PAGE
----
On why she decided to practice Muay Thai
I was a student of western boxing 20 years ago and was introduced to Muay Thai at my son's martial arts academy, Renzo Gracie, four years ago. In a strange way, that sport saved my life when I was going through my cancer and divorce at the same time. It is an art of great discipline – it is savage and beautiful at once. My coach Jamie (Crowder) is such an inspiration to me and taught me so much of what it means to be a real fighter. And it was an apt parallel in my life at that time. I may be too old now to compete and get in the ring, although I do spar, but I feel I fought the biggest fight of my life and I will always get back up when I get knocked down. It is a brutally demanding sport physically, but even more so mentally. It is conditioning of the mind.
For me, relaxing and unwinding means doing what I love – cooking, practicing Muay Thai, fishing and dreaming about being able to nap!!!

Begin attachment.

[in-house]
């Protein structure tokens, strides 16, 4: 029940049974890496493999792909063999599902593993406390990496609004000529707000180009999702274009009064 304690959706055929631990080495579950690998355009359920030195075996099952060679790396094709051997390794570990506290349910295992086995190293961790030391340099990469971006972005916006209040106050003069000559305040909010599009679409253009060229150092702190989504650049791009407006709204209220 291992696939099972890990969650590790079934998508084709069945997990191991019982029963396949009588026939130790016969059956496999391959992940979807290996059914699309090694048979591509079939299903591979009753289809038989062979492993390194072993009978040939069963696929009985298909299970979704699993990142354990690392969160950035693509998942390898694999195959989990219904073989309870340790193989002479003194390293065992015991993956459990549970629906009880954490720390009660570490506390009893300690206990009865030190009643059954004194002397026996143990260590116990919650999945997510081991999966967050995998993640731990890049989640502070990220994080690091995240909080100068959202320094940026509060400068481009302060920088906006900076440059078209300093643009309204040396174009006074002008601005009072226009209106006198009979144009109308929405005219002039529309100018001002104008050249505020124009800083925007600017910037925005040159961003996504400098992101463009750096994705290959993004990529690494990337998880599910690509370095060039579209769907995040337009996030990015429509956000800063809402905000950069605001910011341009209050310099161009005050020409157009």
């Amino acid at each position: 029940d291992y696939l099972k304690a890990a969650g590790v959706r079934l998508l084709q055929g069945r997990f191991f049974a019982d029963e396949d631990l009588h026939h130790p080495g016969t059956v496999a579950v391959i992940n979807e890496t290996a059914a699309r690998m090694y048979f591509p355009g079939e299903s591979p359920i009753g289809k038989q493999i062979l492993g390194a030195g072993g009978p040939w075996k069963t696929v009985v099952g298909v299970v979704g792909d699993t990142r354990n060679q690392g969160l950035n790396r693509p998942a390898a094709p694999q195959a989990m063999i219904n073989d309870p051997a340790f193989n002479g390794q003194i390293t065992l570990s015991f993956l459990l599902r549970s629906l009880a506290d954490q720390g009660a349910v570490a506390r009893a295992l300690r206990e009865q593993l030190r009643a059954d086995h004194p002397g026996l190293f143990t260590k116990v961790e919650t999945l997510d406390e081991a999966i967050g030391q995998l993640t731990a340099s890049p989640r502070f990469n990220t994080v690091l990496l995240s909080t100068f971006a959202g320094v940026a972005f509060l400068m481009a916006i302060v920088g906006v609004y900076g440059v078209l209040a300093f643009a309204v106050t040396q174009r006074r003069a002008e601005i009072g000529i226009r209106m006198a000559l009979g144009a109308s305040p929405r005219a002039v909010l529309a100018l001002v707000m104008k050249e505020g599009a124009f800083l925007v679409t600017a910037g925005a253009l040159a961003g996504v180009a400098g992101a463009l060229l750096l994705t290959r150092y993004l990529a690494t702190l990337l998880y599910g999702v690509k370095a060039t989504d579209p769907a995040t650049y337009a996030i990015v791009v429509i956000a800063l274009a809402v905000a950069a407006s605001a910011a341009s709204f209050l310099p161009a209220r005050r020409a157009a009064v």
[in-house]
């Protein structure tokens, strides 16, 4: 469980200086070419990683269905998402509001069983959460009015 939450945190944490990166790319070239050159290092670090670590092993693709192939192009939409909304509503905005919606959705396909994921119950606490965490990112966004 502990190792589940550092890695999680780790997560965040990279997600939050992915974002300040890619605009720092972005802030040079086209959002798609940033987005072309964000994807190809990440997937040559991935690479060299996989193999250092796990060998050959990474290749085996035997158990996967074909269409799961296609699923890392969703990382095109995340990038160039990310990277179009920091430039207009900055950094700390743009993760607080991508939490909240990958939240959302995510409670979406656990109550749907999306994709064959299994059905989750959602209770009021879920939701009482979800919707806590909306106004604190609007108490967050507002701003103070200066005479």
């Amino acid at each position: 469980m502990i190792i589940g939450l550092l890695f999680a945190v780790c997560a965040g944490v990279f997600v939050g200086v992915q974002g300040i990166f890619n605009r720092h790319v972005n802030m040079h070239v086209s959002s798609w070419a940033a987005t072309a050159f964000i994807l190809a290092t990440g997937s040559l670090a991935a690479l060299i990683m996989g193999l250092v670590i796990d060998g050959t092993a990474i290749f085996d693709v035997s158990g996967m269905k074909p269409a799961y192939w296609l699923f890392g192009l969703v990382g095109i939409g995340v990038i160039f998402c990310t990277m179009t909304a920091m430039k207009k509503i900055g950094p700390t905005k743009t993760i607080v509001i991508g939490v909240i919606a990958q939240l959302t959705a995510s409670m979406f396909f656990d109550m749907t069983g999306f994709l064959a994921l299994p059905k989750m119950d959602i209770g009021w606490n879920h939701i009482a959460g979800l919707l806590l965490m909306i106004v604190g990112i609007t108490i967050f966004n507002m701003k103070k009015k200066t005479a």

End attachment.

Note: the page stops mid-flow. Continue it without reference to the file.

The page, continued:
My approach has been fairly consistent, focusing on preventative measures and the rituals of self-care, always with a natural bent. But I take more risks now, like getting a hair cut that I would have never considered when I was younger (you'd think it would be the reverse), but I always want to be open to change and beauty has the power to transform you, at least externally, which can have an effect on your internal mechanisms.
I love quotes and have many favorites, but one that I never tire of is by Henry David Thoreau: "Go confidently in the direction of your dreams, live the life you have imagined." It's my touchstone.
On the future
In the immediate future, I’m looking forward to my annual "girls only" -- no husbands or boyfriends -- deep sea fishing trip to the Dry Tortugas next month. A few of us go every fall and we look forward to it for months. And my Muay Thai, I'm finally back after having to rest for several weeks – it's time to get strong once again.
Advice for someone fighting cancer